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For years, I’ve tried to work my way back into the middle class

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Early this winter, I took a long walk in the Salt Lake City park in which I had been arrested for bathing in a river when I was homeless.

About 30 minutes into that walk, I stood across from the park’s granite meditation temple, thinking: Three and a half years ago, I slept under that building’s awning.

I can still feel how hard that temple’s cold stone floor was; I remember how people strolled by my bed of cardboard and clothes and stared with what struck me as a combination of concern, contempt, and pity. Now I see that these are also the lenses through which I have often judged my own progress in my new, not-yet-middle-class life.

These days, I often wonder: Am I really doing as well as I should be after all this time? How did I ever allow myself to fall so far? Trying to get back the economic security I had before that collapse is so hard! Is it even possible?

I am the daughter of Vernon Yearwood-Drayton, a Black Panamanian immigrant who came to the US in the 1940s—the era of Jim Crow laws—to become a microbiologist at NASA’s Ames Research Center. My father made certain I graduated from college. He ate a lot of rice and beans to ensure that he left me with an inheritance he thought would keep me safe in a world without him.

Yet I am also a woman who, after a quick succession of traumas, plunged out of the protected realms of the middle class and into two years of homelessness. My experience is surprisingly common. From June to November 2020, nearly 8 million people in the US fell into poverty in the face of the pandemic and limited government relief, according to research from the University of Chicago and the University of Notre Dame.

Poverty is a complicated thing. It can be generational or situational and temporary—or anything in between. For me, climbing out of poverty has been as much about mindset as it has been about the dollars in my bank account. “I am going to do this,” I tell myself over and over again. “I have inherited the strength from my father to do this.”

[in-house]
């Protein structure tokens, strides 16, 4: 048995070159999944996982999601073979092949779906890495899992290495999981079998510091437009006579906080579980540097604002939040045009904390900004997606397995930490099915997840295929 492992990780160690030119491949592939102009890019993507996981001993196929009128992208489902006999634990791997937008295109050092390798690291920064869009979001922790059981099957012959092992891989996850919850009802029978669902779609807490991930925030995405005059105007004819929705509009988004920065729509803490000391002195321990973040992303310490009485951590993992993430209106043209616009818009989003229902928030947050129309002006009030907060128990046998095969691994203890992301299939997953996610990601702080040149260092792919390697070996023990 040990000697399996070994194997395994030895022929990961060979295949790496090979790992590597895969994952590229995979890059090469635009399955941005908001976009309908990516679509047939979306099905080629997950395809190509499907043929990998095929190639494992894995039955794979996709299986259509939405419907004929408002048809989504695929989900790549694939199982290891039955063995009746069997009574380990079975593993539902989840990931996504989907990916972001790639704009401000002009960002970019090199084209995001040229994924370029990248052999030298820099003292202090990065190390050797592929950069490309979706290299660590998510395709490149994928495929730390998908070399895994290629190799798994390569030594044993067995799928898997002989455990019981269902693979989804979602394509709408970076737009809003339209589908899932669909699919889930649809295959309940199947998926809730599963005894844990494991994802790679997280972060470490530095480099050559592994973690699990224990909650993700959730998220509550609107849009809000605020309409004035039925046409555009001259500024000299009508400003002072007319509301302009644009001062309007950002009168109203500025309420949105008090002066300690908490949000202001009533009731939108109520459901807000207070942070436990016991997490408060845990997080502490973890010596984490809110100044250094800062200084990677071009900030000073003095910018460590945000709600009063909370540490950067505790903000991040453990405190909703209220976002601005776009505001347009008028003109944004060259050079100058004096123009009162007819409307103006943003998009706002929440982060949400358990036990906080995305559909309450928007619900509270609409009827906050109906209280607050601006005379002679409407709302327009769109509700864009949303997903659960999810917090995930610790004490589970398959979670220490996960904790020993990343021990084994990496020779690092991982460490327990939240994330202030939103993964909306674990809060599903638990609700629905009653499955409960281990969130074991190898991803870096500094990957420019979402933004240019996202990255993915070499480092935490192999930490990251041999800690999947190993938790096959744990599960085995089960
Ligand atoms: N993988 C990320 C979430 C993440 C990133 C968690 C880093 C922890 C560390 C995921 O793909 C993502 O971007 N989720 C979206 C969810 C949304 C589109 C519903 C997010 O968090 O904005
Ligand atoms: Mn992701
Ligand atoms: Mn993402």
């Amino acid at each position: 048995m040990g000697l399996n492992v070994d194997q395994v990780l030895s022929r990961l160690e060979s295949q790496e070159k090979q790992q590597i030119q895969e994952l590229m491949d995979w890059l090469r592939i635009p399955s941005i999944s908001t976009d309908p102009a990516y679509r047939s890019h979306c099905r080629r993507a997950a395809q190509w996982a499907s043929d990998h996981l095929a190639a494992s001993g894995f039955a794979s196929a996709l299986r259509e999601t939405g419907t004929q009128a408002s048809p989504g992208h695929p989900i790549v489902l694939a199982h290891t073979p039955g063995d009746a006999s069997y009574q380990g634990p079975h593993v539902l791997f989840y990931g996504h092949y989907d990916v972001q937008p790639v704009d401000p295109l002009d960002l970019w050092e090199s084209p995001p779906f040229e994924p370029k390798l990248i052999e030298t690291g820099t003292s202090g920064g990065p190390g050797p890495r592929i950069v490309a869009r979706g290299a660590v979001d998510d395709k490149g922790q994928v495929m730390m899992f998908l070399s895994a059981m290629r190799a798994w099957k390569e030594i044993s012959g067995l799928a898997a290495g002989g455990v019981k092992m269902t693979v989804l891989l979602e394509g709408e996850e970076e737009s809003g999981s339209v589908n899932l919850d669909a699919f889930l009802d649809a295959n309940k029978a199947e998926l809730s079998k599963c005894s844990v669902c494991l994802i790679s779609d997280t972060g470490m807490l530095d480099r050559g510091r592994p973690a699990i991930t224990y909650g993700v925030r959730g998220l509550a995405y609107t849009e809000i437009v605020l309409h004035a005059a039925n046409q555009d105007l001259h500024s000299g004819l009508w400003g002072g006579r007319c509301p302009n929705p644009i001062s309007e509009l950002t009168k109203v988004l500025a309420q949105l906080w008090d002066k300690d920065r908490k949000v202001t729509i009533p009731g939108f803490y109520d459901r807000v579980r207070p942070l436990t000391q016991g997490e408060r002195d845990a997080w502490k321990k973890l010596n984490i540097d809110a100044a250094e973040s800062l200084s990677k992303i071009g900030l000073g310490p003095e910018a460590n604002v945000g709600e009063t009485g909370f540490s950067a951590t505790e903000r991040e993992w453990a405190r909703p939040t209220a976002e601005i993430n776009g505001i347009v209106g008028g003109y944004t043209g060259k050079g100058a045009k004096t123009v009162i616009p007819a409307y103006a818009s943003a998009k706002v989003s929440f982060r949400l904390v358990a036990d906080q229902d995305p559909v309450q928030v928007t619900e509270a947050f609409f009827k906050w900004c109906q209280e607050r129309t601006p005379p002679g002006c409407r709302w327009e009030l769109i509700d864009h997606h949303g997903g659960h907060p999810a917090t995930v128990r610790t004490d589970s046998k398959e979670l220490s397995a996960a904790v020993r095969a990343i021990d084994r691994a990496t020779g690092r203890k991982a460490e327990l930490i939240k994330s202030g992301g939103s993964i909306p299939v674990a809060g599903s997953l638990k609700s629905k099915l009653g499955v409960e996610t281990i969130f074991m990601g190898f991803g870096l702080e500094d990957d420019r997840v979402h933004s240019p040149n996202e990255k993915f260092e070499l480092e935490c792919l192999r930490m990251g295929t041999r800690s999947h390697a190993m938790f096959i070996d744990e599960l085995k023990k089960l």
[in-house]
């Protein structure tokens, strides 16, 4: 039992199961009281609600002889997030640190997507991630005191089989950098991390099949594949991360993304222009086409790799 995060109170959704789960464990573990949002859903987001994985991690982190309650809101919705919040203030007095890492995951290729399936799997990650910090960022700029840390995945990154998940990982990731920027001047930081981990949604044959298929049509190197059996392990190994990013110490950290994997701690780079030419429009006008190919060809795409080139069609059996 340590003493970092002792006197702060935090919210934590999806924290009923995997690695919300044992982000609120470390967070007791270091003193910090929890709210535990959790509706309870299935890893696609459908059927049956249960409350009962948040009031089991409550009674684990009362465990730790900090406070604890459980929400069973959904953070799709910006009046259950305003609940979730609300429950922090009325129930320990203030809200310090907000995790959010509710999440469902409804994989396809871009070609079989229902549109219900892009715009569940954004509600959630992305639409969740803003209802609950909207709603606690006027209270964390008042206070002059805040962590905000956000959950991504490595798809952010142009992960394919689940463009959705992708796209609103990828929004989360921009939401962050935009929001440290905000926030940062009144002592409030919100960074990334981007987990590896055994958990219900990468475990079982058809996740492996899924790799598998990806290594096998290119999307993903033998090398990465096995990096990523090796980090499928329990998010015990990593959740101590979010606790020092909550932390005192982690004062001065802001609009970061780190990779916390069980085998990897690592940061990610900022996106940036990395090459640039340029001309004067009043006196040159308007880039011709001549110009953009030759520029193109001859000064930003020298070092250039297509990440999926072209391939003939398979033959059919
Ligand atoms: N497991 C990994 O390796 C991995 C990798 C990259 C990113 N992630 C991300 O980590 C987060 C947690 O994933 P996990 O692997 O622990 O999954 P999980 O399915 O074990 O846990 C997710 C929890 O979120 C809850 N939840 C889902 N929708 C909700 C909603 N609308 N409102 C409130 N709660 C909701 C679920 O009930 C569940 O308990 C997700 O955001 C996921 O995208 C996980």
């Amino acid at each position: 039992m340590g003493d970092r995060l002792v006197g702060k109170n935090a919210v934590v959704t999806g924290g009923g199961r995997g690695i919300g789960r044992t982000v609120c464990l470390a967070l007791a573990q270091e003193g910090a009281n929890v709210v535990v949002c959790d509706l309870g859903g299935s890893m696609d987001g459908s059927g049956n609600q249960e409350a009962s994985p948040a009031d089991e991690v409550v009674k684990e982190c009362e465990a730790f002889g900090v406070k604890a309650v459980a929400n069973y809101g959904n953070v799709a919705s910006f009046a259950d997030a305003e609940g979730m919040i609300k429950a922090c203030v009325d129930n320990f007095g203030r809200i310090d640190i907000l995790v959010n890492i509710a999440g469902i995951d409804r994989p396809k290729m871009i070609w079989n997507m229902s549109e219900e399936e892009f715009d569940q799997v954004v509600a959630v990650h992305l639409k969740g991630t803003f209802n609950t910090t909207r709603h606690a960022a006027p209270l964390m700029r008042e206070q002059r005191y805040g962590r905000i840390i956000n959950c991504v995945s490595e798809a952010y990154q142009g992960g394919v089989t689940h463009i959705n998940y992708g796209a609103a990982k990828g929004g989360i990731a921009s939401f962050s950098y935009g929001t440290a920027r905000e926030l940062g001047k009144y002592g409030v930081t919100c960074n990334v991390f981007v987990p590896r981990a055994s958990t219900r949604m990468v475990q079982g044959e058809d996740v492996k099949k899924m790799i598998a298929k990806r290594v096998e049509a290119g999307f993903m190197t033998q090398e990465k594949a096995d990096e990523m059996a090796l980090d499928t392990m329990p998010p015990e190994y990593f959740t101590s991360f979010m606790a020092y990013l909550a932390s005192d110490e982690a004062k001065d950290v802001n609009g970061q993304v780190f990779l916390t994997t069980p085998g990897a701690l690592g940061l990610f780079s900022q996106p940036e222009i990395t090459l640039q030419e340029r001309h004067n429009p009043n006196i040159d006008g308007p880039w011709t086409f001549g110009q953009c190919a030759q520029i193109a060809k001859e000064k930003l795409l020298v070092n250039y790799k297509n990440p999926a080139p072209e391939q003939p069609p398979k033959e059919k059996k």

In the spring of 2017, I finally left my last makeshift “home”—a slatted wood park bench in that same park. My first job during my recovery was as an $11-an-hour grocery clerk at a Whole Foods store where my 20-something bosses handed me pre-set timers whenever I took a bathroom break. As a former journalist who had risen through the ranks of the Miami Herald to write cover stories for the paper’s Sunday magazine, I stood at my register, struggling to hold back tears.

From June to November 2020, nearly 8 million people in the US fell into poverty.

Well-meaning people tried to encourage me by pointing out how far I had come. “You’re working!” they said, “You’re housed!” And the declaration I found most diminishing: “I’m so proud of you!”

I was 52 and I did not mark my progress by those measurements. Rather, I marked my progress by how far I had fallen. What did it mean that I was earning enough to rent a room in someone’s house when just a few years ago, I had owned a three-acre horse ranch in Oregon?

One of the most debilitating symptoms of post-traumatic stress is that people who suffer from it avoid the things that hurt them most. For me, that meant I avoided myself.

I was full of shame and self-hatred. Hatred that I—someone who had once had hundreds of thousands of dollars in the stock market—had collapsed. Hatred that I had become one of “them.”

Through tears, I told my trauma therapist how I was regularly stalked and beaten by a man who worked the front counter of the homeless outreach center where I had picked up my daily hygiene kits.

“If you don’t love that part of yourself that you have so successfully distanced yourself from, you will not be able to fully heal,” my therapist said.

Slowly, after many sessions, I came to feel great compassion for the desperate woman I once was. I envisioned myself sitting beside her in the streets, holding her and telling her: “I am so sorry. I will never separate myself from you again. I will take care of you.”

My incremental but steady steps forward did not come from the expected governmental or community resources. They came from a series of strangers who cared about my welfare. The systems that our society has in place to lift people out of poverty are fragile and full of holes, so I learned to look elsewhere.

My first home out of homelessness, for example, was offered by the executive director of a small Salt Lake City nonprofit. Housing lists had one- to two-year waiting lists at the time, so she offered me a room in a home of formerly incarcerated women in exchange for managing the other women in the house.

That house experienced funding issues and closed six months later. But another stranger, a woman I met quite by chance at a neighborhood gathering, offered me free shelter in her Airbnb for a month and then rented me a small bedroom in her home for $400 a month, about $100 less than market rate. My $11-an-hour cashiering job was just enough to pay my expenses and to cover the trauma therapy I knew I needed to keep moving forward.